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Political Satire as Old as Politics

  • Deborah Block

President Barack Obama (L) laughs while listening to host Jimmy Fallon on the set of the "The Tonight Show Starring Jimmy Fallon," at NBC Studios in New York, June 8, 2016.

The comic playwright Aristophanes was ridiculing Athenian leaders more than 2,000 years ago in Greece. The "Mother Goose" rhymes of the 1600s were veiled commentary on the social and political events of Tudor England. Benjamin Franklin, one of America's founding fathers, was known for his humorous writings that satirized political issues of the period.

While people can be imprisoned, or even put to death for political satire in some countries, the First Amendment to the U.S. Constitution, enacted in 1791, protects it as free speech.

An American tradition

“Political satire has been used throughout American history as a more gentle way of commentary,” says Alison Dagnes, a political science professor at Shippensburg University in Pennsylvania. She is the author of a book called A Conservative Walks into a Bar: The Politics of Political Humor.

Political satire became popular in the American colonies in the early 1700s, as the colonists fought for independence from Britain. Since many people were illiterate, cartoons provided important commentary against British rule.

From the mid to late 1800’s, editorial cartoonist Thomas Nast criticized the political corruption of “Boss” Tweed and his Tammany Hall political machine that controlled New York’s government.

Boss Tweed depicted by Thomas Nast in a wood engraving published in Harper's Weekly, October 21, 1871
Boss Tweed depicted by Thomas Nast in a wood engraving published in Harper's Weekly, October 21, 1871

During this era, humorist Mark Twain was acknowledged for his wit and satirical humor on issues like slavery.

In the early 20th century, entertainer Will Rogers poked fun at politicians and mounted his own mock political campaign.

Cartoons remained popular in newspaper and magazines in the 20th century, with Pulitzer Prize-winning cartoonist Herb Block leading the way with biting political satire. For more than 70 years, until his death in 2001, Block’s cartoons provided commentary on government policies and scandals including President Richard Nixon during the Watergate scandal.

A 1973 Herblock cartoon of President Richard Nixon awash in his office.
A 1973 Herblock cartoon of President Richard Nixon awash in his office.

Political satire became more visible on television starting in the 1960s. Stand-up comedians poked fun at the American political system. Colorful comedian George Carlin was known for taking punches at politicians with lines like “In America, anyone can become president. That’s the problem.”

Poking fun at the president

In recent years, political satire has been especially prominent on late-night television. Jimmy Fallon, host of The Tonight Show, often impersonates President-elect Donald Trump.

“Donald Trump was the target of more jokes than anybody in any other presidential campaign,” says Robert Lichter, a communications professor at George Mason University in Virginia. Lichter collaborated on a book about late-night TV shows called Politics Is a Joke: How TV Comedians Are Remaking Political Life.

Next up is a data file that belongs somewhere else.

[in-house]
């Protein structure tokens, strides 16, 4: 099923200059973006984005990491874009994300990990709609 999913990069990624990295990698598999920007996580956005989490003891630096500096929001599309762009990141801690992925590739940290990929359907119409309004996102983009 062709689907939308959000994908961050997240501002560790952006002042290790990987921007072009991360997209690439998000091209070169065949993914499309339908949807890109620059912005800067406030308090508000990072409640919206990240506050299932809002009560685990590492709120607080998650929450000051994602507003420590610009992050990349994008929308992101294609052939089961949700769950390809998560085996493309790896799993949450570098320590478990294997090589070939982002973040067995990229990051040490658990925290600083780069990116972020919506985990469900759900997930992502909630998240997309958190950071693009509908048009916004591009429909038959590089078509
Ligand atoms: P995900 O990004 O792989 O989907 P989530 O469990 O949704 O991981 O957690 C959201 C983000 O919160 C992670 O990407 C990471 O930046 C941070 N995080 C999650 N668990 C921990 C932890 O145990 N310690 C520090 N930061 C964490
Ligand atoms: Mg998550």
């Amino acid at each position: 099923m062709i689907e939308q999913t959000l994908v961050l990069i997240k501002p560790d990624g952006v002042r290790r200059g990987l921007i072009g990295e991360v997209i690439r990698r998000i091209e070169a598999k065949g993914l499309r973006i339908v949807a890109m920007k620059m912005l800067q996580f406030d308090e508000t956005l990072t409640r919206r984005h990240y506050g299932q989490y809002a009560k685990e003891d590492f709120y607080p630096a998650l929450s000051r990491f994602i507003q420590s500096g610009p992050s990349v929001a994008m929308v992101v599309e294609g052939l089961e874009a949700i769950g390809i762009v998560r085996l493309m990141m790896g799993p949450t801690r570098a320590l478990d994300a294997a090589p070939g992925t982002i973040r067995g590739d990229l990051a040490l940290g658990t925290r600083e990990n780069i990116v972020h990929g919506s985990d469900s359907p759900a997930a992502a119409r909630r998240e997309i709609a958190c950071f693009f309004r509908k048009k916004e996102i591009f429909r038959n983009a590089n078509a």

Saturday Night Live, which debuted in 1975, changed the way a president could be portrayed on TV, he says, pointing to comedian Chevy Chase, who did a bumbling impersonation of then-President Gerald Ford by dropping papers and even falling over a Christmas tree.

Jay Leno, host of The Tonight Show for 17 years, from 1992-2009, broadened the appeal of political satire on late-night shows. Other show hosts followed his lead.

In the 1990s, political satire made late-night shows a place where Americans could expect to be entertained and hear the juicy stuff about politicians. “Comedians start to go after scandals, private lives, sex, drinking, subjects that were taboo earlier in television,” Lichter says.

Politicians also came to realize that appearing on these shows was good publicity and helped them get their views heard. “They soon discovered that they could actually go on these shows and show that they were regular guys . They could laugh at themselves,” explains Lichter.

Donald Trump appeared on Saturday Night Live twice, most recently in November, 2015. In recent weeks, however, Trump has been critical of his depiction on that show, tweeting that actor “Alec Baldwin’s portrayal can’t get any worse.” He also called the award-winning show “not funny, unwatchable and totally biased.”

Actor Alec Baldwin portraying President-elect Donald Trump on Saturday Night Live. The general was eager to hear about Trump's “secret plan” to destroy ISIS.
Actor Alec Baldwin portraying President-elect Donald Trump on Saturday Night Live. The general was eager to hear about Trump's “secret plan” to destroy ISIS.

VOA contacted a representative for Saturday Night Live to find out if the show would handle Trump’s portrayal differently once he becomes president, but did not get a response. However, if the past is any indication, SNL will continue producing skits making fun of politicians.

Trump better get used to all the jokes about him, says Alison Dagnes, because “the president is 100 percent of the time the most satirized figure in American politics.”

She notes that political satire is surging on the internet with people emailing videos, photos, cartoons, and political commentary to one another or posting it on social media like Facebook.

In this age of political negativity, Robert Lichter thinks political satire is needed more than ever to make people laugh.

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